I recently listened to much of the Tory Burch Foundation’s Embrace Ambition Summit. It was a fabulous, well planned and interesting day of stories, tips and experiences to encourage and empower women and the men who are committed to step up, support and help empower them. For some, it is easy to embrace the ambition that drives the energy and actions needed to realize the goals they want to achieve; and for others, ambition is viewed as an unpleasant characteristic; and regarding women, something they should not be proud of.
The dictionary definition of ambition is “a strong desire to do or to achieve something, typically requiring determination and hard work; desire and determination to achieve success.” The challenging issue that is underlying the negativity is not so much with having ambition, as it is with defining what type of ambition is okay, and who has it. After all, synonyms for ambition are drive, determination, get-up-and-go, motivation and desire. If a woman has these characteristics for “traditional” female gender roles such as motherhood or homemaking, there is less negative feedback. Why is it then, that having ambition and utilizing these qualities for traditionally male career roles is seen as a detriment to a woman’s career? It is because of the perpetuated stereotypes and biases that are not challenged on an individual basis. Could it be that fear and uncertainty has too much power in driving beliefs and behaviors that hold women back?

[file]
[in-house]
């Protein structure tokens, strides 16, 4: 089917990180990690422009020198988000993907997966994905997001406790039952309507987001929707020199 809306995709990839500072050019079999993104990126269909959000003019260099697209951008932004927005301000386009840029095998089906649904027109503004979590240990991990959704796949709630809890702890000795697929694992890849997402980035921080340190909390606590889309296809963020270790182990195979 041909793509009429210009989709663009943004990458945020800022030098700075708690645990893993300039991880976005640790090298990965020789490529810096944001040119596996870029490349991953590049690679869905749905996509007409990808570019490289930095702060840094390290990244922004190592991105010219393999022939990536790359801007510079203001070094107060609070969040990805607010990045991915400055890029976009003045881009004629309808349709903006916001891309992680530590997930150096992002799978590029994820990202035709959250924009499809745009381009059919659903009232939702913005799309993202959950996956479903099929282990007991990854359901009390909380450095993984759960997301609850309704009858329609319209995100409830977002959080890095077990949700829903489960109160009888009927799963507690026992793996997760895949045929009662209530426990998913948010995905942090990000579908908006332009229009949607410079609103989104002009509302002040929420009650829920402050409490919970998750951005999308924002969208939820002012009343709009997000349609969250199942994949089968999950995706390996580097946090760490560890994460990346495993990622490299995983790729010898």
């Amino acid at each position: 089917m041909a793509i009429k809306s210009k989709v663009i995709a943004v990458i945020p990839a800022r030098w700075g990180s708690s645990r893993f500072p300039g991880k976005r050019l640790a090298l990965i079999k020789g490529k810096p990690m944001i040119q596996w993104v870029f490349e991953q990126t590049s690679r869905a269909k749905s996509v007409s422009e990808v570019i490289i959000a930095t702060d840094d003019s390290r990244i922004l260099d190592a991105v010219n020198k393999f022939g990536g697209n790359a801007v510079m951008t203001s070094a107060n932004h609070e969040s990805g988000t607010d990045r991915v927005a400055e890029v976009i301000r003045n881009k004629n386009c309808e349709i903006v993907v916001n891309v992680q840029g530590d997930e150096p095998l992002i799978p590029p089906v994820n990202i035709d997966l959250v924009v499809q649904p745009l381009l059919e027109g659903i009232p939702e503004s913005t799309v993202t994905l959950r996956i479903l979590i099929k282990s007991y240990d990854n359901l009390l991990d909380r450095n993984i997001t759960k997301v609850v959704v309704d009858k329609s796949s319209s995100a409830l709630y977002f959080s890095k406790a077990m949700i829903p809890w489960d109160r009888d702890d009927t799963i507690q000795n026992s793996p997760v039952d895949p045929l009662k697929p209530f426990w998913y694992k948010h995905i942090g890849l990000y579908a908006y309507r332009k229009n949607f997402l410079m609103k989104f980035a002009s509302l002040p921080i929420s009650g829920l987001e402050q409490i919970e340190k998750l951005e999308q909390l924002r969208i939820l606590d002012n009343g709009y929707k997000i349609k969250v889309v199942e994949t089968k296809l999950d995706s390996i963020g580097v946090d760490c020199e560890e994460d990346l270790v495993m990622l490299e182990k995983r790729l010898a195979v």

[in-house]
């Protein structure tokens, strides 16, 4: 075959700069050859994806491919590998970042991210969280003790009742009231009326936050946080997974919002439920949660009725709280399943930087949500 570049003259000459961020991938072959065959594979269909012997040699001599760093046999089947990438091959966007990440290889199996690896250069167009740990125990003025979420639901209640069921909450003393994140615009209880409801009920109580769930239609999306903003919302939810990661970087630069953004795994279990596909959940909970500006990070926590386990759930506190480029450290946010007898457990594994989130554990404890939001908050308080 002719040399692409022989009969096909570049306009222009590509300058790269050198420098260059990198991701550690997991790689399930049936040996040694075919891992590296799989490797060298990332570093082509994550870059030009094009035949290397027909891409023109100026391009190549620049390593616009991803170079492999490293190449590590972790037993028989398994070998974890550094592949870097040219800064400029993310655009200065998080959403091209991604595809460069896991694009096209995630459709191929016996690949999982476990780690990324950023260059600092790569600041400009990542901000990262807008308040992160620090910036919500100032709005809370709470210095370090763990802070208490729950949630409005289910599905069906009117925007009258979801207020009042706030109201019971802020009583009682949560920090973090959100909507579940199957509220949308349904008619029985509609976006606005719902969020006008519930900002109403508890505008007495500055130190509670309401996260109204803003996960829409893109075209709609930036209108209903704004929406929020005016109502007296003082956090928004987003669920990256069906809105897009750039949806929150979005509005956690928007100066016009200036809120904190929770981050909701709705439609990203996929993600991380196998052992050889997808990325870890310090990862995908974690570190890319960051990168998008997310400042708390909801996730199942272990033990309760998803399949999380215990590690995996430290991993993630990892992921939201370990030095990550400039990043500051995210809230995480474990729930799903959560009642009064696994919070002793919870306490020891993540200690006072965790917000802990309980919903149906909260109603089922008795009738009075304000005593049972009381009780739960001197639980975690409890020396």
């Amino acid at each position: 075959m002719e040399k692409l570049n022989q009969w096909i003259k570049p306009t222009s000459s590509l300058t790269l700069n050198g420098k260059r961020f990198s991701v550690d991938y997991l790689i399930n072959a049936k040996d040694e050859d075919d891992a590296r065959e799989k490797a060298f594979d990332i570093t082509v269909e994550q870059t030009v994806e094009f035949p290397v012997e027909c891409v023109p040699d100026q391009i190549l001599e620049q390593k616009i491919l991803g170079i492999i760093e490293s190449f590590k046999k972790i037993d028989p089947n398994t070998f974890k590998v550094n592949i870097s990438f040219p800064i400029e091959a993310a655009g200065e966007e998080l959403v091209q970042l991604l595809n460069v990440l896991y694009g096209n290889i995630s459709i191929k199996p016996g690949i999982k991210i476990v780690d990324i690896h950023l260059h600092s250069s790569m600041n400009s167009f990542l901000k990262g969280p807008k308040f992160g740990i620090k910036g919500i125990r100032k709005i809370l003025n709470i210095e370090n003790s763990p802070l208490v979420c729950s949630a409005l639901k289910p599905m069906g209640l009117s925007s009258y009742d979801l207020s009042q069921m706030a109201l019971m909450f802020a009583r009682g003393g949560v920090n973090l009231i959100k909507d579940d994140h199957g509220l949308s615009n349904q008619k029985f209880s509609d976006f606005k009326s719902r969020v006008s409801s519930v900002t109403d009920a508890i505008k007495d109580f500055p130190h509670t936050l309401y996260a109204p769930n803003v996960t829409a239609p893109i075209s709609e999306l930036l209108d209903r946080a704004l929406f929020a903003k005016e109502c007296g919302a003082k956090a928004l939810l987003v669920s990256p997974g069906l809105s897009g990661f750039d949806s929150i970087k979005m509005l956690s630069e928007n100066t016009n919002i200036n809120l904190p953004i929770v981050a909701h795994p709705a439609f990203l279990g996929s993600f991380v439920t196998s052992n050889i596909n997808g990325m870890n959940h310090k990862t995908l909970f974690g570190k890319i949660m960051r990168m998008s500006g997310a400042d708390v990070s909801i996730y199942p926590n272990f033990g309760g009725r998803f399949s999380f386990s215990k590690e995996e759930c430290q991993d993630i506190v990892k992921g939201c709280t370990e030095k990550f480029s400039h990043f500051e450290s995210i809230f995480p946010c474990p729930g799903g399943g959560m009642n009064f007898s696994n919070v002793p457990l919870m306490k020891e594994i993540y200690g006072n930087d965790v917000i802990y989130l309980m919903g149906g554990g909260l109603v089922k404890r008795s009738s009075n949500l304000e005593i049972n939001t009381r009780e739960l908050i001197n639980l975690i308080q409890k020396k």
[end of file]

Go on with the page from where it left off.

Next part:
In a recent roundtable coaching group which I facilitated, there were two common themes many women face in career advancement. One is the risk of being ambitious, powerful, bold and courageous; which translates (among other things) to speaking up, standing out and shining in their career; for a man, the risk would be in not being and doing these things. The other theme is the lack of sufficient support for women in advancement. The idea that sponsors are critical for women in enhancing their careers is not new, but it is a slow-moving train. Many men naturally have sponsors because that is often how the workplace culture works, because it is human nature to gravitate to, focus on and relate to someone like ourselves; and thus, powerful men automatically lean toward male proteges. So, why are many men reticent to become a sponsor for a woman to help progress her career? Women are already in a bind brought on by stereotypes and biases that impact relationships and advancement. We need balanced, grounded men who are willing to lead the way in helping more women advance, with the same commitment and intention they do for male colleagues.
It is absurd that we are still having conversations that stay on the surface about these issues; shaking our heads and simply acknowledging the situation. Real change in advancing women requires digging deeper into personal and interpersonal beliefs and behaviors that have been only acknowledged and then ignored. Until each person, women and men both, is willing to look at the beliefs that hinder and compromise advancement, the situation will not change. Think of the incredible talent and opportunities that are being overlooked, missed or wasted because of the lack of courage and gumption to address and put stereotypes, biases, assumptions, sexism and fears aside.
What will you do to create change; what will you do to move forward; what drive, determination, get-up-and-go, motivation and desire can you muster up to help create equitable workplaces and communities?